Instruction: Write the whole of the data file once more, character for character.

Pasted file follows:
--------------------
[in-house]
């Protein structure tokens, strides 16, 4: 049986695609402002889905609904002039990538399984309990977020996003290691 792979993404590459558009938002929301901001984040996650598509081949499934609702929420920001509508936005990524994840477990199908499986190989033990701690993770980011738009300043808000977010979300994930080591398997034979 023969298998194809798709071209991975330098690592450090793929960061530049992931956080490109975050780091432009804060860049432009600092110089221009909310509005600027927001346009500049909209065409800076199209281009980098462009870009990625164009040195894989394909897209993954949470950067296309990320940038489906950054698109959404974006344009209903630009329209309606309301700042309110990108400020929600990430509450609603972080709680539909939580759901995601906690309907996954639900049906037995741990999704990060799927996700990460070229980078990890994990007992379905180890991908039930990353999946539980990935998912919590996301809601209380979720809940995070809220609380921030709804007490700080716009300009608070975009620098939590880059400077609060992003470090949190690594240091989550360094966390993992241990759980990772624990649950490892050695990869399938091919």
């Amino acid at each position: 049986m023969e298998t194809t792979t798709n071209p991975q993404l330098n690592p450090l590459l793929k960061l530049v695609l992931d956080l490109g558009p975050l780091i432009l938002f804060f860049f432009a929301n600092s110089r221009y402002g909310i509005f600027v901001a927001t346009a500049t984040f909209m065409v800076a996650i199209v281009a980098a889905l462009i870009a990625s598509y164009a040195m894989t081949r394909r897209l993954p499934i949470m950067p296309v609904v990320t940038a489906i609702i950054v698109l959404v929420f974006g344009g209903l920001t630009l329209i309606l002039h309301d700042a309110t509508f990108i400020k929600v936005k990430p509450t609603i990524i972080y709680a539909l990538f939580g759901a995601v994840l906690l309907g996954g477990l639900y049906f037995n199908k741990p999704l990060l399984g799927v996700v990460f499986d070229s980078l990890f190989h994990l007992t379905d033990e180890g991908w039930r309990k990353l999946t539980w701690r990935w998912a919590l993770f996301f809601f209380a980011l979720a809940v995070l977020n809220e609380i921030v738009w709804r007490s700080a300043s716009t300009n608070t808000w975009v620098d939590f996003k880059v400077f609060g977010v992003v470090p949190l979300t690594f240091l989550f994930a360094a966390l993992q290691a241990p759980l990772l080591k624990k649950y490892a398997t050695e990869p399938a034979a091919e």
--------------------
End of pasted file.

[in-house]
């Protein structure tokens, strides 16, 4: 049986695609402002889905609904002039990538399984309990977020996003290691 792979993404590459558009938002929301901001984040996650598509081949499934609702929420920001509508936005990524994840477990199908499986190989033990701690993770980011738009300043808000977010979300994930080591398997034979 023969298998194809798709071209991975330098690592450090793929960061530049992931956080490109975050780091432009804060860049432009600092110089221009909310509005600027927001346009500049909209065409800076199209281009980098462009870009990625164009040195894989394909897209993954949470950067296309990320940038489906950054698109959404974006344009209903630009329209309606309301700042309110990108400020929600990430509450609603972080709680539909939580759901995601906690309907996954639900049906037995741990999704990060799927996700990460070229980078990890994990007992379905180890991908039930990353999946539980990935998912919590996301809601209380979720809940995070809220609380921030709804007490700080716009300009608070975009620098939590880059400077609060992003470090949190690594240091989550360094966390993992241990759980990772624990649950490892050695990869399938091919």
């Amino acid at each position: 049986m023969e298998t194809t792979t798709n071209p991975q993404l330098n690592p450090l590459l793929k960061l530049v695609l992931d956080l490109g558009p975050l780091i432009l938002f804060f860049f432009a929301n600092s110089r221009y402002g909310i509005f600027v901001a927001t346009a500049t984040f909209m065409v800076a996650i199209v281009a980098a889905l462009i870009a990625s598509y164009a040195m894989t081949r394909r897209l993954p499934i949470m950067p296309v609904v990320t940038a489906i609702i950054v698109l959404v929420f974006g344009g209903l920001t630009l329209i309606l002039h309301d700042a309110t509508f990108i400020k929600v936005k990430p509450t609603i990524i972080y709680a539909l990538f939580g759901a995601v994840l906690l309907g996954g477990l639900y049906f037995n199908k741990p999704l990060l399984g799927v996700v990460f499986d070229s980078l990890f190989h994990l007992t379905d033990e180890g991908w039930r309990k990353l999946t539980w701690r990935w998912a919590l993770f996301f809601f209380a980011l979720a809940v995070l977020n809220e609380i921030v738009w709804r007490s700080a300043s716009t300009n608070t808000w975009v620098d939590f996003k880059v400077f609060g977010v992003v470090p949190l979300t690594f240091l989550f994930a360094a966390l993992q290691a241990p759980l990772l080591k624990k649950y490892a398997t050695e990869p399938a034979a091919e």